Mentally ill neighbor


#1

I have an elderly widower living next door to our house. When he first moved in fifteen years ago, his wife (a sweet, sensible soul) was alive, and she was a real asset to the neighborhood. She passed on about nine years ago, rest her soul, and he continues to live alone.

He has always been the block’s cantankerous old man; while she was alive she exerted an inhibiting influence on him. But he would occasionally do such things as call the police on neighborhood children if their ball went onto his lawn, yell at my snowplowing contractor if any snow was pushed onto his lawn, that sort of thing. We all learned to tolerate him and be good-natured about it.

However, it’s getting worse. He is definitely showing signs of confusion. On three occasions in the past month he has approached me on my return home, stating he has lost his keys. On one occasion he could not recall how to turn a key to unlock the door. I spent about forty five minutes in each session, finding his keys for him and demonstrating how to unlock the door. By the way, he has never been friendly with my husband or me, and in fact has yelled at us for such things as washing our car in the driveway or how we planted tomatoes in our vegetable patch, which is nowhere near his property line. He has, however, been friendly with a couple across the street.

I got concerned after the “how to unlock a lock” session, and ran into my neighbor from across the street when I was in the supermarket. I mentioned it to her. She told me the following things: 1. His late wife had told my neighbor that he is a paranoid schizophrenic who has consistently refused to take medication, and is not under the care of a doctor. 2. The neighbor across the street has encountered similar issues with him, and a few more. 3. He has a sister who lives about an hour from here and who manages his funds.

The sister had tried to get him into some sort of supervised residence by calling Adult Protective Services, and two workers had come out to evaluate him. Apparently, they did not think he was ill enough to be removed from the home. When the sister next visited, my neighbor met her at the door with a baseball bat and ordered her off his property.

The last time I went over to help him find his keys, he noticed my keys in my hand, and accused me of taking his keys. I demonstrated that they were not his keys, and got out of there as quickly and graciously as I could.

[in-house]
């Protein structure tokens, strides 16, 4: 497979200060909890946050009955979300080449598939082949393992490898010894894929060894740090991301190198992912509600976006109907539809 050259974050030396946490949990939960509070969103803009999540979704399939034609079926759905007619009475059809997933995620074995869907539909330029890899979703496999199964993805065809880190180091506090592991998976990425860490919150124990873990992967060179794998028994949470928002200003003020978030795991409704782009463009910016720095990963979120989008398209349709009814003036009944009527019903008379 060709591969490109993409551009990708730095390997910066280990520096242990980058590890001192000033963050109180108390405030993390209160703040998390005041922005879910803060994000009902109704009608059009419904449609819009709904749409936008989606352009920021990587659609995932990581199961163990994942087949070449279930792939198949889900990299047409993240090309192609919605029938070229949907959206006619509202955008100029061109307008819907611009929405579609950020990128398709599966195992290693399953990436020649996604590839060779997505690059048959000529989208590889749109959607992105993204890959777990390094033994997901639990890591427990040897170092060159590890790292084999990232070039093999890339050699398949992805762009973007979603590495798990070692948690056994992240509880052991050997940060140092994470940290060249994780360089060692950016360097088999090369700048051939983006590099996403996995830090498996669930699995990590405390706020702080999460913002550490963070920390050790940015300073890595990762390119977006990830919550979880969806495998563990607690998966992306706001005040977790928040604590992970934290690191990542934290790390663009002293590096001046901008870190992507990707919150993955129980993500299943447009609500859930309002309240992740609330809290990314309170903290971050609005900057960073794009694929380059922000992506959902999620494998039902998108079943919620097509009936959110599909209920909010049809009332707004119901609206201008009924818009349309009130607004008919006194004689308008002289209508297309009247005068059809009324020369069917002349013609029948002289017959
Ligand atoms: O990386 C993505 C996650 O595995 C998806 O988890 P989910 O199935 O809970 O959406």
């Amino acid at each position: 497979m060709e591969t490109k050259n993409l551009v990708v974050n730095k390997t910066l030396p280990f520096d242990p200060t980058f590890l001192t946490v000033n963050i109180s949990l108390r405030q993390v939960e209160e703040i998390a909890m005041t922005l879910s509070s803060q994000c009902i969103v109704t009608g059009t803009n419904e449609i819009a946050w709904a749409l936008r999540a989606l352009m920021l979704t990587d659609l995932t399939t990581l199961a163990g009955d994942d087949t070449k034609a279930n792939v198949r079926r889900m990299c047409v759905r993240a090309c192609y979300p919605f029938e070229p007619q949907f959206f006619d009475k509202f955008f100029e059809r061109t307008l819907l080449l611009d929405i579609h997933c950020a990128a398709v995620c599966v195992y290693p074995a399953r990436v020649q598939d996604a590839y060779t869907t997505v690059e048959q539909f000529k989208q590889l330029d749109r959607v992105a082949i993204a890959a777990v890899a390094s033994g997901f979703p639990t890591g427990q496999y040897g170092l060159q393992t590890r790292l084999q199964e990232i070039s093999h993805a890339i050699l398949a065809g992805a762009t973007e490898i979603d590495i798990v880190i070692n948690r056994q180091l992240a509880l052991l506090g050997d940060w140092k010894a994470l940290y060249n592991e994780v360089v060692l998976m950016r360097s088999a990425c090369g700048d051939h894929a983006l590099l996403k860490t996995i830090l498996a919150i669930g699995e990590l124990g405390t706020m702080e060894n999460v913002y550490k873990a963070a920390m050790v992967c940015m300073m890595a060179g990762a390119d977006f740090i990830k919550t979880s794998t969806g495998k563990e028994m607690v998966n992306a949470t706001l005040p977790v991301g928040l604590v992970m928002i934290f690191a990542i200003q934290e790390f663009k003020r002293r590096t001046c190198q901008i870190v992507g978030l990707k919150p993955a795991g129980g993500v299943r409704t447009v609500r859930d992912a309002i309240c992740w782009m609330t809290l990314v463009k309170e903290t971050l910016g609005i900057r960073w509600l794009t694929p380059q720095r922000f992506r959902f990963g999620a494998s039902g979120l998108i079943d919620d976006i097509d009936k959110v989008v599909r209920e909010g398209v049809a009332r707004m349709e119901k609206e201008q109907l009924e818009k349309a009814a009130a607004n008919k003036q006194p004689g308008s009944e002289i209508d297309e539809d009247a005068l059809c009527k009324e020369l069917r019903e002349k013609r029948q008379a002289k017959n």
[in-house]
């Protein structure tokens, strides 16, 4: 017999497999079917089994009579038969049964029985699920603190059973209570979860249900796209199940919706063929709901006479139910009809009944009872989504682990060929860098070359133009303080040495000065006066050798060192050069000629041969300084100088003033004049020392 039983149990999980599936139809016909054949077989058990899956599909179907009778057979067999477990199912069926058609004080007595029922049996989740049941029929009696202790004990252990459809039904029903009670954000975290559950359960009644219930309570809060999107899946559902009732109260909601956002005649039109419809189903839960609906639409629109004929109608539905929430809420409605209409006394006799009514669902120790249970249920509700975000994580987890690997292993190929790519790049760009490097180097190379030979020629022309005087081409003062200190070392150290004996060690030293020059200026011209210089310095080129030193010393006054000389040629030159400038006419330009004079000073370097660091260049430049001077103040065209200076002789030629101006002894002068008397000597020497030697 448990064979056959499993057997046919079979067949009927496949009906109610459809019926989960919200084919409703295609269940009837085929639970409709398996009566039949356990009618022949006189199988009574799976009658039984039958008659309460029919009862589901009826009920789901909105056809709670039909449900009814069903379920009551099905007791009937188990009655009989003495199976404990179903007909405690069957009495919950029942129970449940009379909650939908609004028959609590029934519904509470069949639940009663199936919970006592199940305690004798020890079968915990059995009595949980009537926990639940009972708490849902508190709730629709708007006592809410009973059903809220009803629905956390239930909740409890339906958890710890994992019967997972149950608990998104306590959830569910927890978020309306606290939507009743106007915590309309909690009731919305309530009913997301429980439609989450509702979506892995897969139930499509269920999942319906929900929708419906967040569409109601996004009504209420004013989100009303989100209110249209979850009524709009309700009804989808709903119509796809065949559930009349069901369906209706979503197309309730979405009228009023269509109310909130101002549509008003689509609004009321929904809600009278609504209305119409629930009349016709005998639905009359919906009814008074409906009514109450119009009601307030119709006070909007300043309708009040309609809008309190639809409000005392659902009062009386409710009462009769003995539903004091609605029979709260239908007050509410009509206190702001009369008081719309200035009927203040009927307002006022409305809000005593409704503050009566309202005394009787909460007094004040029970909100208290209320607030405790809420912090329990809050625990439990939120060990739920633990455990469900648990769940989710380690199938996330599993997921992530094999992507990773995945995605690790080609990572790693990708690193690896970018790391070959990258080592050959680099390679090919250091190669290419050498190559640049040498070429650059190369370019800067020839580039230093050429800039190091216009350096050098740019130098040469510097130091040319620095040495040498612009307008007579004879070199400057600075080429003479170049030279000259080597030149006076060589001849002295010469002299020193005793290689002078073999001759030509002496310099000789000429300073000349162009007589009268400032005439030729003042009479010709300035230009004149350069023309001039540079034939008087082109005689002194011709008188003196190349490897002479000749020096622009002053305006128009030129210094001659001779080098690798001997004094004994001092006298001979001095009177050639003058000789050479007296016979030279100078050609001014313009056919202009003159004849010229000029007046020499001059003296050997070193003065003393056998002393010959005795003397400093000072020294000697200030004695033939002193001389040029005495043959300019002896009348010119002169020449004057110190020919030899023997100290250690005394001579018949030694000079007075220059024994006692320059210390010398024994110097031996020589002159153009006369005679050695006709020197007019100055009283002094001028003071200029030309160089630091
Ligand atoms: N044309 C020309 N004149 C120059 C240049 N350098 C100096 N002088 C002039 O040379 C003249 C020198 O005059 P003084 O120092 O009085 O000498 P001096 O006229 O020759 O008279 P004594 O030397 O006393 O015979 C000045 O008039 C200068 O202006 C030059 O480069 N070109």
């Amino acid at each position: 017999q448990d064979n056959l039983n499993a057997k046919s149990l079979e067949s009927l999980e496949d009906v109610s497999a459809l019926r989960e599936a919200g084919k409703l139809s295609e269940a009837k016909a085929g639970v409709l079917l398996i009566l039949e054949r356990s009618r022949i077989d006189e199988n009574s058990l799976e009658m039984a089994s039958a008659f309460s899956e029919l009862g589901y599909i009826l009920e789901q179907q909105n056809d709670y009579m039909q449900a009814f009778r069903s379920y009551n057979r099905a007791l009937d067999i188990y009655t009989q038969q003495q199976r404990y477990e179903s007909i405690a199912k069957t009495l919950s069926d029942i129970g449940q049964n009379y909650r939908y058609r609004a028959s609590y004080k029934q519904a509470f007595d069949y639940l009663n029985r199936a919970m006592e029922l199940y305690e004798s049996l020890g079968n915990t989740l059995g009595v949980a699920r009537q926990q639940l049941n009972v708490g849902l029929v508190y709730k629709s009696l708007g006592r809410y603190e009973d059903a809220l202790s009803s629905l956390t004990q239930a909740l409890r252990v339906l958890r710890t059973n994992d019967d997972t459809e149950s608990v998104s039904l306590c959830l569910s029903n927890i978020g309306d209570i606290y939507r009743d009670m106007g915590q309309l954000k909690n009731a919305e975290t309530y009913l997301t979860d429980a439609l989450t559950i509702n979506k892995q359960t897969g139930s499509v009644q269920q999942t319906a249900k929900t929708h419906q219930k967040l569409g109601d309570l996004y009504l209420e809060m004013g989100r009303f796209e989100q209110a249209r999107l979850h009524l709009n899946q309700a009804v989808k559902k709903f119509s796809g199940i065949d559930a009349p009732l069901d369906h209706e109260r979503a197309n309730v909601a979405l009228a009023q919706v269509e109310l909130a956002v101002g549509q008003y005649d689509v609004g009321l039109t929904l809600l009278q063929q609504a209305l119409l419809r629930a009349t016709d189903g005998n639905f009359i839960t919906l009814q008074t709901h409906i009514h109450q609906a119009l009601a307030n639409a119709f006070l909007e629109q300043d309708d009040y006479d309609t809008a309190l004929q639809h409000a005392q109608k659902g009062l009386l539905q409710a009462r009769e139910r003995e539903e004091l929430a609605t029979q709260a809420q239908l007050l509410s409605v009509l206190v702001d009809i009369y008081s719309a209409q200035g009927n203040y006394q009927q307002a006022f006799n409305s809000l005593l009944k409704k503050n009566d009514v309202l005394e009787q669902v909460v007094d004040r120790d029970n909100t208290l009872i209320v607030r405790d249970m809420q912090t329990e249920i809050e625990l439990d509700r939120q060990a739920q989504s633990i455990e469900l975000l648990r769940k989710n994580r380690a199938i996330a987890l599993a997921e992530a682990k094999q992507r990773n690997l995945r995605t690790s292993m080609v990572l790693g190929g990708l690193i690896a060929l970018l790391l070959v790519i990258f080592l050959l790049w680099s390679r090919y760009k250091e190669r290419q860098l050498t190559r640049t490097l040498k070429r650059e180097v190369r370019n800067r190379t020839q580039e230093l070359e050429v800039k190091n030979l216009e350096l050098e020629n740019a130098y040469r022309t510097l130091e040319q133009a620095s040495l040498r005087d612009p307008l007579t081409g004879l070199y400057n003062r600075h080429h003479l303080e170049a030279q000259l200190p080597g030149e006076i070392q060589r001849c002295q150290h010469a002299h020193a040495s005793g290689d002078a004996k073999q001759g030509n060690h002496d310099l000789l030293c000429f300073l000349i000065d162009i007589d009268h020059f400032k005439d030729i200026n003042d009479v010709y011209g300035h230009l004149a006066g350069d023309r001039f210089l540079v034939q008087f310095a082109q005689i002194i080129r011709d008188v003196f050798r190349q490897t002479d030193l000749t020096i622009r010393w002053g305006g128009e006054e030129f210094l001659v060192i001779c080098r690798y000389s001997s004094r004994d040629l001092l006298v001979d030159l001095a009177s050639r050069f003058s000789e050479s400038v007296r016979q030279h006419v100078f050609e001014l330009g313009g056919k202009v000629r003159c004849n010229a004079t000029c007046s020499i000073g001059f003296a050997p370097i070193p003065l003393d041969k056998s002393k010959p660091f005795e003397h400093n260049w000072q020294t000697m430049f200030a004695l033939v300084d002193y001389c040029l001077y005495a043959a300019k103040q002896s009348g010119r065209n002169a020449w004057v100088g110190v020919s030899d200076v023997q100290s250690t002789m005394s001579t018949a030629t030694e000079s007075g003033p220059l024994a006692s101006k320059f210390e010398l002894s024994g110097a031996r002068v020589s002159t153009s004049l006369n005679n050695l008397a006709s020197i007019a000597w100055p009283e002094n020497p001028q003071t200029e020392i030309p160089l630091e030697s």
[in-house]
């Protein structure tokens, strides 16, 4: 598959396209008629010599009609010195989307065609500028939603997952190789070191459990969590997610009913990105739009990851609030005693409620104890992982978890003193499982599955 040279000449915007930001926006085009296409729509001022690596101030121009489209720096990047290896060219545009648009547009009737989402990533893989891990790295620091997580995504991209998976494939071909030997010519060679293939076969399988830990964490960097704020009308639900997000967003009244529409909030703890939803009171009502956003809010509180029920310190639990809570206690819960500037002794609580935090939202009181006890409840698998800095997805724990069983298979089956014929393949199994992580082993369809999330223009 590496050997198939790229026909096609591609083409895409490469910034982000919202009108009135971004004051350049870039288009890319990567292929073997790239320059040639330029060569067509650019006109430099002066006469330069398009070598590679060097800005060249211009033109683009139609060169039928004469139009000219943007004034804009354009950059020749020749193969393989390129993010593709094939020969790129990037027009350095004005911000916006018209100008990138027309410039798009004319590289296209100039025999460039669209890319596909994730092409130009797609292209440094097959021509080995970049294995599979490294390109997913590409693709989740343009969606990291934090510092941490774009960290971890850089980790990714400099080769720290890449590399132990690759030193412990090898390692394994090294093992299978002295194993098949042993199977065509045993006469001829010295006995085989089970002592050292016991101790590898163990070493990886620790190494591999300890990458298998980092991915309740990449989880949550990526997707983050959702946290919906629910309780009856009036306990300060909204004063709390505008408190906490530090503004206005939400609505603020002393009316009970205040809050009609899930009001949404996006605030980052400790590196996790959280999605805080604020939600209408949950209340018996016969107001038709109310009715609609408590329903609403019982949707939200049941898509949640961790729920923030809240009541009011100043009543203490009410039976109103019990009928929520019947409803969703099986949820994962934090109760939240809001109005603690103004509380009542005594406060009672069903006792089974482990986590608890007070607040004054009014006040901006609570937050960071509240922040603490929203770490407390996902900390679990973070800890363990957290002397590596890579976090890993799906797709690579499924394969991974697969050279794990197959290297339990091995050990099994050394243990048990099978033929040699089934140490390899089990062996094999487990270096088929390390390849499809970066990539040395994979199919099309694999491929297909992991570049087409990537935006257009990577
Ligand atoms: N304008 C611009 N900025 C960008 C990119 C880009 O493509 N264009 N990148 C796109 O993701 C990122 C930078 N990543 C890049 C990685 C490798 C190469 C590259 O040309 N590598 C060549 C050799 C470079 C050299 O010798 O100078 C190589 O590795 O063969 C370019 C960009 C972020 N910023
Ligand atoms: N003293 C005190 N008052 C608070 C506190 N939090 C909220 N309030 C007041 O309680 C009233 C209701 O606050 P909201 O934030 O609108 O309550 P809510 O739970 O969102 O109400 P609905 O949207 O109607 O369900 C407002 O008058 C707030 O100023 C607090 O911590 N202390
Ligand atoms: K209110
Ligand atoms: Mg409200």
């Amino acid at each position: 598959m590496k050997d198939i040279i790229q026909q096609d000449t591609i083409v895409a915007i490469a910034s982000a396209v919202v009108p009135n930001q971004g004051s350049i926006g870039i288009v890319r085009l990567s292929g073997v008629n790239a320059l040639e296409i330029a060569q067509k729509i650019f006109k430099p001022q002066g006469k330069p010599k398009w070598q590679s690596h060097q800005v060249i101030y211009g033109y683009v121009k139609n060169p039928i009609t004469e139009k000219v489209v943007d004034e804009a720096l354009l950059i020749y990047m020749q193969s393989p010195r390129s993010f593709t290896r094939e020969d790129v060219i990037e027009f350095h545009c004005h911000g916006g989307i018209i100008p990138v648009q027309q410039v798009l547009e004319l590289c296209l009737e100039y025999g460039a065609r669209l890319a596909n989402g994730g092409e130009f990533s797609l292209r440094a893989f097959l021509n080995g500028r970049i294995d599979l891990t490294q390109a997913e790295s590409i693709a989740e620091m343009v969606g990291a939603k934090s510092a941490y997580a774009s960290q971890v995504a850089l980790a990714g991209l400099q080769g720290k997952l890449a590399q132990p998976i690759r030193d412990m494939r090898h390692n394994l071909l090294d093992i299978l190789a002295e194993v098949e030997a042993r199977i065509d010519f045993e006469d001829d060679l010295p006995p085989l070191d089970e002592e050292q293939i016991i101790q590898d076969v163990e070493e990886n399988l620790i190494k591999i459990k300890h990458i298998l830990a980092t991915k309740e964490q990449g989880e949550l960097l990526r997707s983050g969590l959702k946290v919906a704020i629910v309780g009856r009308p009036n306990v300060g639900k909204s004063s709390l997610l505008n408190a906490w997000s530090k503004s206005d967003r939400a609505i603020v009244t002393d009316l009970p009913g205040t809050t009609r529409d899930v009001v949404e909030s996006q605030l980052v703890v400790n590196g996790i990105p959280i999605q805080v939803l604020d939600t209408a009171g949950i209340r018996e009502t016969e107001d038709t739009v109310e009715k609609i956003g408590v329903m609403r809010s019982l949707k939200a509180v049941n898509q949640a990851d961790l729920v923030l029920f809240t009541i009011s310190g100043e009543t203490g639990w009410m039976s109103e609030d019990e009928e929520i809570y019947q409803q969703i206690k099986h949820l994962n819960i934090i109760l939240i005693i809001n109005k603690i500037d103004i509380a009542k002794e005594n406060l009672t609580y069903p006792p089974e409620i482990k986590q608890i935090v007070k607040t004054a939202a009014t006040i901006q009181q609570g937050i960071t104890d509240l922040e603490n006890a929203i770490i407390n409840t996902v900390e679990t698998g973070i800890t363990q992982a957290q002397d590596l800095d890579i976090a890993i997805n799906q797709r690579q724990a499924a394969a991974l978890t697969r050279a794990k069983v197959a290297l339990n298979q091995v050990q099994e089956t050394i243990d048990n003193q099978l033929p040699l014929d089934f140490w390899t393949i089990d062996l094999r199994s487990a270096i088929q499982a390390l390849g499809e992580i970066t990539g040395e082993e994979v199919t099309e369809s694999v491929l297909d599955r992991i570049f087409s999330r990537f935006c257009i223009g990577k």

I doubt that I will go over there again to try to help him find his keys, and it concerns me about the baseball bat episode, but so far, since I only heard this third-hand, as far as I’m concerned, it’s hearsay. BTW–if it really happened that way, I would think that such an episode would be enough to bring him in for a psychiatric evaluation. I dislike ascribing ulterior motives to anyone (after all, only God knows and understands the heart of any human being,) but it seems to me that his family may have decided it’s cheaper to maintain him in his own home than get him into a health-care setting.

In the meantime, he continues to act bizarre, and I am concerned for his welfare as well as for our safety. I’m praying that God takes action for a good outcome to this situation, but since he is showing signs of paranoia, I’m not going to put myself in harm’s way by going over there.

Does anyone have any thoughts on how I should handle this situation? Two nights ago, he wanted me to drive him downtown to his car dealer because he had misplaced his car keys! I begged off, and did not do this.


#2

I don't know how old he is, but this sounds like it could be signs of dementia/alzheimer's in addition to whatever his previous problems were. Part of his problems sound like they may be confusion related to dementia in addition to mental illness. I would suggest checking with an alzheimer's organization online to see what they say, especially since he seems to be getting worse over time. If he has co-existing mental illness that will make things more difficult, and I don't know what can be done. Also it sounds like his sister is not that involved which makes things challenging. There are things she could perhaps be doing like trying to work out an in-home aide if he will accept one. But you might want to check with an alzheimer's group online to see what they say. good luck.


#3

Jesus,our Lords peace be whit You.
This is a medical matter,and we don’t give advices to such. However,the building I live in use to be a home for old people,and here live still a lot of them,and many time I have been helping them,no,I am not out to be a Saint,and here in Finland we have systems and people who help,but also one big thing wrong,maybe it is the same where You live,I can’t know,but You can’t help anyone who don’t want help. Do what You can,he need help,but not from the Bible but from the rigth peoples. It is sad when old people are alone in this world,but one thing I can say for sure,he has a angel who keep him safe.


#4

They have a device ( or two ) that attaches to the key ring, so when you have misplaced your keys, you either clap your hands or push a remote button and the device begins to buzz and lets you track your keys. Maybe that would be a good gift for him. But I would go with the clapping hands, so he doesn’t lose the remote.


#5

The sister needs to be contacted and told that the unfortunate man needs serious help. In the meantime, do your best to be kind to him, even if he is nasty (as long as it is physically safe to do so). You never know the good you are doing in God's eyes by your little acts of kindness towards this ill, unhappy man.


#6

Call Adult Social Services on your own and explain his behavior.